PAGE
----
Choosing a Shock Isolator: Protection and Prevention

February 02, 2015

The more working parts a machine has, the more likely it is to suffer from damage caused by friction, vibration or from grinding. In addition to the damages that can be seen in the machine itself, a shock isolator can also prevent some of the damages to the surrounding floors and other structures and finally, can also help protect the human component to the machine.

How a Shock Isolator Works

When a machine is working at full speed and all of the parts are working, there is vibration created. While that vibration is creating the product that it is intended to, whether that is energy, or a saleable product, it is also potentially causing damage inside of the machine as well. Left unchecked that damage can damage parts which will eventually lead to a breakdown of the machine. In a small factory or a large facility, even a single machine being down for the count for as little as an hour can cost hundreds to hundreds of thousands of dollars. The longer that a machine is down or the more expensive the repair is to complete, the more money is potentially lost.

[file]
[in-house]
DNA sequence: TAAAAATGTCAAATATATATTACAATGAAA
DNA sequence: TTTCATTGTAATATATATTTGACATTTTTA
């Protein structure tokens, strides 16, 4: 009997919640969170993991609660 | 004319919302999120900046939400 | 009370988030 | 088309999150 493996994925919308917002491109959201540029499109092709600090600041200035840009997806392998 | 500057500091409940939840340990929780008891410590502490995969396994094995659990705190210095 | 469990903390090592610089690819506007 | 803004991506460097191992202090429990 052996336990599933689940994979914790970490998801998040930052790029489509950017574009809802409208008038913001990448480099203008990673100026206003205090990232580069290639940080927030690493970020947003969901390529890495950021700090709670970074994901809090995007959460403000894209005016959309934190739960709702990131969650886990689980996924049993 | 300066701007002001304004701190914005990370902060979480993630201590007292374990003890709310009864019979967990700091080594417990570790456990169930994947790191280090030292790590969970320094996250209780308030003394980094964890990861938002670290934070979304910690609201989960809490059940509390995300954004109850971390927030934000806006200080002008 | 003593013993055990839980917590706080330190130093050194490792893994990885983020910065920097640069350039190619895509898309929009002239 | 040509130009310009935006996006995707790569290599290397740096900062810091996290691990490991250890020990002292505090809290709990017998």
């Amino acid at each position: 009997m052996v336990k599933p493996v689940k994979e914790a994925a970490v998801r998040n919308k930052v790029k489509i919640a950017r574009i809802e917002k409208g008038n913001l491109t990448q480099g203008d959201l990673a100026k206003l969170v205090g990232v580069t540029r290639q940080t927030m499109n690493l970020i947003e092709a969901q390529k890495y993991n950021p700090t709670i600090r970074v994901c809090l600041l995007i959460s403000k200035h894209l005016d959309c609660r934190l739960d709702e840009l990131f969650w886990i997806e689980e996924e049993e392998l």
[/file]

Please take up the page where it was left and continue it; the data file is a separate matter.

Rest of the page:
A shock isolator does as its name implies, it protects and prevents some of the damages caused by the shock effects created by vibrating machine parts. There are a number of different materials that can be used to give some shock isolation protection including one that is created of a viscoelastic polymer. The material that is used must be thick enough to afford the proper level of protection but cannot be so thick that it impedes the movement of the machine parts.

The shock isolator may also be used under the machine so that it does not walk across the floor during its use. When a home washing machine is out of balance, the vibrations will cause it to move away from the wall, potentially leading to damages to the floor beneath it. A machine in a factory may do the same thing with even more potential damages to the floors beneath it. A shock isolator material placed beneath the machine will keep it from moving from its place and protects the floor.

Finally, a shock isolator reduces much of the noise that is involved during the operation of some of these machines. The larger the machine, in most cases, the louder the noise it will generate. That noise can be a major problem for all of the people who are working with the machine. The shock isolator absorbs and disburses some of this noise which allows workers to have fewer problems with hearing or noise related health concerns.
Other Uses of the Shock Isolator

A shock isolator is not only used by factories and other businesses to protect their machines. There are a number of other types of applications that can benefit from a shock isolator. For instance, when moving something that needs to be protected from too many shocks and jostling, this same material can be used to allow safe but effective moves to be completed.

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